Ex Corde gives every reason to fear
The most benign interpretation one might apply to the approval by the U.S. bishops of the requirement that teachers of theology be certified by local bishops is that it will make no difference in the way Catholic colleges and universities operate.
Perhaps they meant it when they said that theologians and presidents of Catholic colleges and universities have nothing to fear from the bishops. If that is true, the obvious questions are: Why bother passing it? Why put everyone in the academic world and beyond through years of anxious fits over the issue?
The answer, of course, is that it is not true. The attempt to allay fear is so much public posturing -- silly window dressing on a serious matter. The fact is the bishops now have the power to disrupt academic careers and attempt to bring academic institutions to heel. College presidents and theologians have every reason to fear.
We believe that most bishops, under ordinary circumstances, would not want to exercise such power and will be content to allow institutions to continue running their affairs as usual.
But these are not ordinary times in the church.
Certainly many bishops will disdain casting this issue in political terms, wishing the wider world would perceive the effort as a noble attempt to safeguard the integrity of Catholic tradition, to ensure the Catholic identity of institutions.
Preserving Catholic identity is a worthy and necessary end. If college presidents and faculty are to be believed, that end had taken a central place in discussions since the pope first issued Ex Corde Ecclesiae (From the Heart of the Church), a document that made an eloquent plea for preserving Catholic identity in institutions of higher learning.
In light of Ex Corde, however, any discussion of Catholic identity will now take place under the cloud of legislation -- an implied threat. Honest discussion cannot occur under the threat of punishment.
A number of years ago, the bishops best instincts led them to devise an implementation of Ex Corde Ecclesiae that was masterfully pastoral while downplaying the heavy-handed requirement that theologians acquire a mandate from the local bishop in order to teach or continue teaching in a Catholic college.
Since then, the issue has become highly politicized. It follows other capitulations by the conference to heavy-handed interference by the curia: on the catechism, on the translation of the lectionary, on the very nature and rules for national conferences, on rules governing bishops relationships with theologians.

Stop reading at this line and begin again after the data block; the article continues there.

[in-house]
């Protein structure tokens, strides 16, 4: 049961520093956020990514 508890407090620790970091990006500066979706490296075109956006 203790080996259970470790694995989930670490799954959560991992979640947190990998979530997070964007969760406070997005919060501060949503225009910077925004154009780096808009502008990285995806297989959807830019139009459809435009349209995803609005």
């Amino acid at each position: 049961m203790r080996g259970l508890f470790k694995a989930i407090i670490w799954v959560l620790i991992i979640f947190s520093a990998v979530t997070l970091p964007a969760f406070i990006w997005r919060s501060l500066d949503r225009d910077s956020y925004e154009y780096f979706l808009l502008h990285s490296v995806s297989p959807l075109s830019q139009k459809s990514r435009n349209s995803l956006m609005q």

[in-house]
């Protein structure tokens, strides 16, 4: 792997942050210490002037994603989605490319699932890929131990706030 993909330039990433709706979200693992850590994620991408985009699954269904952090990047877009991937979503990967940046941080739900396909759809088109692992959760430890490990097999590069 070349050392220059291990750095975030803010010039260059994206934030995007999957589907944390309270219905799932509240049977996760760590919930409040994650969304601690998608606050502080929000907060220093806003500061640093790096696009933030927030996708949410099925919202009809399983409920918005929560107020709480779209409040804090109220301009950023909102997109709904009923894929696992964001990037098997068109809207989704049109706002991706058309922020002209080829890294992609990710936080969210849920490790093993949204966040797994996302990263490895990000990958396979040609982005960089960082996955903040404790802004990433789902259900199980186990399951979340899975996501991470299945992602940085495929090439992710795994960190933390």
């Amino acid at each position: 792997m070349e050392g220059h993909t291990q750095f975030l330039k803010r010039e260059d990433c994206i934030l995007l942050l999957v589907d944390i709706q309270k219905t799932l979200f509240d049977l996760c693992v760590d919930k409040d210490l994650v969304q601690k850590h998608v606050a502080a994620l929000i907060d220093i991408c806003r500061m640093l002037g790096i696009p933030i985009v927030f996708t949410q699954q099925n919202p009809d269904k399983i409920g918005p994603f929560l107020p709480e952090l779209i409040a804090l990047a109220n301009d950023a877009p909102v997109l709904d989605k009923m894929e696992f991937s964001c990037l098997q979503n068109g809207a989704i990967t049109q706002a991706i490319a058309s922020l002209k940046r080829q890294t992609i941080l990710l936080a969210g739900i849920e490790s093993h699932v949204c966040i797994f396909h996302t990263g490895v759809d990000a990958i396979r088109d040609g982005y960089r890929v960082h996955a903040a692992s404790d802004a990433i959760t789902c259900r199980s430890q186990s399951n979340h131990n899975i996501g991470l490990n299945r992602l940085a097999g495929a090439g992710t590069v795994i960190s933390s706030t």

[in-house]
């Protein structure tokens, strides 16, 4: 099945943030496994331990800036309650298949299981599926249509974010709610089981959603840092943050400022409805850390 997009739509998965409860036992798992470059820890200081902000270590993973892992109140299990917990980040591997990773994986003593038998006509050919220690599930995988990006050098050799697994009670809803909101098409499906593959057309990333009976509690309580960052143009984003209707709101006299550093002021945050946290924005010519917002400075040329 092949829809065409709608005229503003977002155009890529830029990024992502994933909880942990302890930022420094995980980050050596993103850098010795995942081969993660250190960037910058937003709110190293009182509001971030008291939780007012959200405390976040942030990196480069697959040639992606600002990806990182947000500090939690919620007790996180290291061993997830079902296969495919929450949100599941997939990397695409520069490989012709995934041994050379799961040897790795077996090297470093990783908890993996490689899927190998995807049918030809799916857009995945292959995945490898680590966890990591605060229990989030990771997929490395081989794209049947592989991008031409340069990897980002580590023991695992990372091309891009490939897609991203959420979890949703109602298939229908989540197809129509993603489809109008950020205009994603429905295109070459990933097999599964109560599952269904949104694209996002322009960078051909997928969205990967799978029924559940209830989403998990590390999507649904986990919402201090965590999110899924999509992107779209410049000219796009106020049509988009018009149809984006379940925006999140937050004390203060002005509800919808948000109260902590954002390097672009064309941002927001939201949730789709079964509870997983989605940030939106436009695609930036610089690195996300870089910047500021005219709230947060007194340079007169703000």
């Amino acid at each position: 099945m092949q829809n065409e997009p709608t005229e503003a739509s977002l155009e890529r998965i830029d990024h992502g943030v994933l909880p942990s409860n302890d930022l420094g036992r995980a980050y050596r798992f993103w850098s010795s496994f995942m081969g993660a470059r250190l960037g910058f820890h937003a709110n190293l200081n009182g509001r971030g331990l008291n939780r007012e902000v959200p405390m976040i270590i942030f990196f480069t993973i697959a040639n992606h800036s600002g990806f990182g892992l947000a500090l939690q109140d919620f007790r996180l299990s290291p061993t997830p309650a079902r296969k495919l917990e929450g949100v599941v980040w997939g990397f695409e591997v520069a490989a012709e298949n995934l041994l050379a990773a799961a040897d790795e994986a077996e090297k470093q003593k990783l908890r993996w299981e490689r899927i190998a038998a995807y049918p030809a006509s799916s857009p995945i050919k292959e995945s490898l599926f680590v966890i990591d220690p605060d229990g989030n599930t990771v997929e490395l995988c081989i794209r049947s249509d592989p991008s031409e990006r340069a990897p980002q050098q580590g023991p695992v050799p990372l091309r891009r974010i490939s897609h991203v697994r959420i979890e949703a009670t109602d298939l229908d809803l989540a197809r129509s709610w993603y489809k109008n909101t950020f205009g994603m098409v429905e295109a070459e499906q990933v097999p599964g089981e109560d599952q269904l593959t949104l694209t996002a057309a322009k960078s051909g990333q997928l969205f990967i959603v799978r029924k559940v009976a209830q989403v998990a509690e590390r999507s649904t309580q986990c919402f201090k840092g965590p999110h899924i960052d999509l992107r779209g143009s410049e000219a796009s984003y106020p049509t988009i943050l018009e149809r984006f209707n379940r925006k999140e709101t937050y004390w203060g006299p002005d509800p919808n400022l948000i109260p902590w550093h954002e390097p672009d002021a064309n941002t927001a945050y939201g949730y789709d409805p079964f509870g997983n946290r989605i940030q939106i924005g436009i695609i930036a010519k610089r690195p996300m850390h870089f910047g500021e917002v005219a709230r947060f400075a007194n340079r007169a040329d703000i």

It is clear that the U.S. bishops have become, in the words of some bishops critical of the current Rome-U.S. relationship, little more than branch managers whose energies are spent satisfying the home office.
The vision of the conference has become, correspondingly, petty and turned inward. The bishops no longer lead -- they act in order not to displease the curial offices in Rome.
So now we have an implementation plan that is designed to please Rome, and the bishops are trying mightily to convince the world that it will make no difference. Are we really to believe that university presidents in a lot of dioceses will not be looking over their shoulders with every new hire in the local theology department?
Are we to believe that theologians -- who already have reason to fear the wackier elements of the extreme right -- will have nothing to fear now that the orthodoxy police have a new law on their side?
And who, exactly, determines orthodoxy? Some bishops and cardinals, in recent synods and interviews, have taken positions on issues such as celibacy, ordination of married men and women, papal authority, sexual ethics and inculturation that are at odds with the curial view. Would they be unfit for the theology faculties at Catholic universities and colleges?
What happens if a professor decides he or she will not apply for a mandate? What if an entire faculty decides to resist the requirement? And what happens -- as inevitably it will -- if in one diocese the rules defining acceptable orthodoxy are far tougher than those in another?
The bishops have no rules, no standards and no one is certain of any consequences.
But we have the law. That is a consequence of leadership motivated by fear of displeasing Rome.
It seems the only certainty about Ex Corde is that it will exacerbate the already rocky relationship between the bishops and Catholic theologians while trivializing Catholic colleges and universities.
National Catholic Reporter, December 3, 1999